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BMC Musculoskelet Disord. 2018 Jul 19;19(1):243. doi: 10.1186/s12891-018-2155-y.

Improving results in rat fracture models: enhancing the efficacy of biomechanical testing by a modification of the experimental setup.

Author information

1
Klinik für Orthopädie und Sportorthopädie, Klinikum rechts der Isar der Technischen Universität München, Ismaninger Straße 22, 81675, Munich, Germany. peter.prodinger@tum.de.
2
Abteilung für Fuß- und Sprunggelenkchirurgie, Klinik Volkach, Volkach, Germany.
3
Abteilung für Biomechanik, Klinik für Orthopädie und Sportorthopädie, Klinikum rechts der Isar der Technischen Universität München, Munich, Germany.
4
Klinik für Mund-, Kiefer- und Gesichtschirurgie, Universitätsklinikum Hamburg Eppendorf, Hamburg, Germany.
5
Orthopädische Klinik, Universitätsklinikum Düsseldorf, Heinrich-Heine-Universität, Düsseldorf, Germany.
6
Abteilung für Sportorthopädie, Klinik für Orthopädie und Sportorthopädie, Klinikum rechts der Isar der Technischen Universität München, Munich, Germany.
7
Klinik für Orthopädie und Sportorthopädie, Klinikum rechts der Isar der Technischen Universität München, Ismaninger Straße 22, 81675, Munich, Germany.
8
Klinik für Mund-, Kiefer- und Gesichtschirurgie, Klinikum rechts der Isar der Technischen Universität München, Munich, Germany.
9
Orthopädische Klinik und Poliklinik der Universität Rostock, Rostock, Germany.

Abstract

BACKGROUND:

Animal fracture models, primarily performed in rats, are crucial to investigate normal and pathological bone healing. However, results of biomechanical testing representing a major outcome measure show high standard deviations often precluding statistical significance. Therefore, the aim of our study was a systematical examination of biomechanical characteristics of rat femurs during three-point bending. Furthermore, we tried to reduce variation of results by individually adapting the span of bearing and loading areas to the bone's length.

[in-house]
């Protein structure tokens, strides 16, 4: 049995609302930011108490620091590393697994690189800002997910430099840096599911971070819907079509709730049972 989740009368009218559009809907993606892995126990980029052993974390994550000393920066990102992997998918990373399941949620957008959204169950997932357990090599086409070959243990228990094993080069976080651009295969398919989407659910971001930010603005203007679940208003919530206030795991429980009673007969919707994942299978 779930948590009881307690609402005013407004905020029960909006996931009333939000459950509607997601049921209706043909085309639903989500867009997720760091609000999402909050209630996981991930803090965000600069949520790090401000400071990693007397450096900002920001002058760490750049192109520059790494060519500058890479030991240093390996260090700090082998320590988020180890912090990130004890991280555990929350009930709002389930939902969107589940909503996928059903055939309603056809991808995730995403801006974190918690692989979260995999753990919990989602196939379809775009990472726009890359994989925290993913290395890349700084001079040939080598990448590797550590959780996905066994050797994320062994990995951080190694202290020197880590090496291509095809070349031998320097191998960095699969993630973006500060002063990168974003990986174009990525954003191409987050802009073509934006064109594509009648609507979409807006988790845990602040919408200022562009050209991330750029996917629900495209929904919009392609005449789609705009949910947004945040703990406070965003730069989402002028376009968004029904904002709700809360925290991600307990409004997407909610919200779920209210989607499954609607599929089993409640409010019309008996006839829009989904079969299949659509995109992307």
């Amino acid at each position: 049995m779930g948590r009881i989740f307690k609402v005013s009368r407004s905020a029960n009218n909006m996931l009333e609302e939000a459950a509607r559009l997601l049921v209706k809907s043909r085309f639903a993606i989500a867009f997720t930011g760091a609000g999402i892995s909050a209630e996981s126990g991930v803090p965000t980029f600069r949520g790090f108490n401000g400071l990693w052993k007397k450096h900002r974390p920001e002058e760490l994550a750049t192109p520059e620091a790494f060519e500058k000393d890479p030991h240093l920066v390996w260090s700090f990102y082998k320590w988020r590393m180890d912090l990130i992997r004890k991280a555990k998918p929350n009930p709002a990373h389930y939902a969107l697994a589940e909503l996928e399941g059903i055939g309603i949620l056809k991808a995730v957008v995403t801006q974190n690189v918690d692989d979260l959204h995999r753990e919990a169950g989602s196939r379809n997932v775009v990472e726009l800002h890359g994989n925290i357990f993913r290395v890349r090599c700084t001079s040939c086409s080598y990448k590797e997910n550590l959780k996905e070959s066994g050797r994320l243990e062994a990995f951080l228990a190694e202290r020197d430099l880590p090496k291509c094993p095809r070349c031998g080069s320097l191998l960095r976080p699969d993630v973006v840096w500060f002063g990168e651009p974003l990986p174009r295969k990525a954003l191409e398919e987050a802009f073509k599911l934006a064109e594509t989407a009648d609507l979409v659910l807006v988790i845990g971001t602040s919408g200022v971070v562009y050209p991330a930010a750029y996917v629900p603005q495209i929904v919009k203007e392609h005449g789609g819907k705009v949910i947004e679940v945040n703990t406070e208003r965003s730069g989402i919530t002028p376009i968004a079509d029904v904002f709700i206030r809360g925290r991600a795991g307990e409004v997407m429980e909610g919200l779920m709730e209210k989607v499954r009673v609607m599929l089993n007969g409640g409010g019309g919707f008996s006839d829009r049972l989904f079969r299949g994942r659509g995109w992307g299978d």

METHODS:

We examined 40 paired femurs of male Wistar-rats by DXA (BMD and BMC of the whole femur) and pQCT-scans at the levels of bearing and loading areas of the subsequent biomechanical three-point bending test. Individual adjustment of bearing and loading bars was done respecting the length of each specimen. Subgroups of light (< 400 g, n = 22) and heavy (> 400 g, n = 18) animals were formed and analysed separately. We furthermore compared the results of the individualised bending-setting to 20 femurs tested with a fix span of 15 mm.

RESULTS:

Femurs showed a length range of 34 to 46 mm. The failure loads ranged from 116 to 251 N (mean 175.4 ± 45.2 N; heavy animals mean 221 ± 18.9 N; light animals mean 138.1 ± 16.4 N) and stiffness ranged from 185 N/mm to 426 N/mm (mean 315.6 ± 63 N/mm; heavy animals mean 358.1 ± 34.64 N/mm; light animals mean 280.8 ± 59.85 N/mm). The correlation of densitometric techniques and failure loads was high (DXA R2 = 0.89 and pQCT R2 = 0.88). In comparison to femurs tested with a fix span, individual adaptation of biomechanical testing homogenized our data significantly. Most notably, the standard deviation of failure loads (221 ± 18.95 N individualized setting vs. 205.5 ± 30.36 N fixed) and stiffness (358.1 ± 34.64 N/mm individualized setting vs. 498.5 ± 104.8 N/mm fixed) was reduced by at least one third.

CONCLUSIONS:

Total variation observed in any trait reflects biological and methodological variation. Precision of the method hence affects the statistical power of the study. By simply adapting the setting of the biomechanical testing, interindividual variation could be reduced, which improves the precision of the method significantly.

KEYWORDS:

Animal model; Biomechanical testing; Rat fracture studies; Three-point bending; pQCT

PMID:
30025531
PMCID:
PMC6053723
DOI:
10.1186/s12891-018-2155-y
[Indexed for MEDLINE]
Free PMC Article

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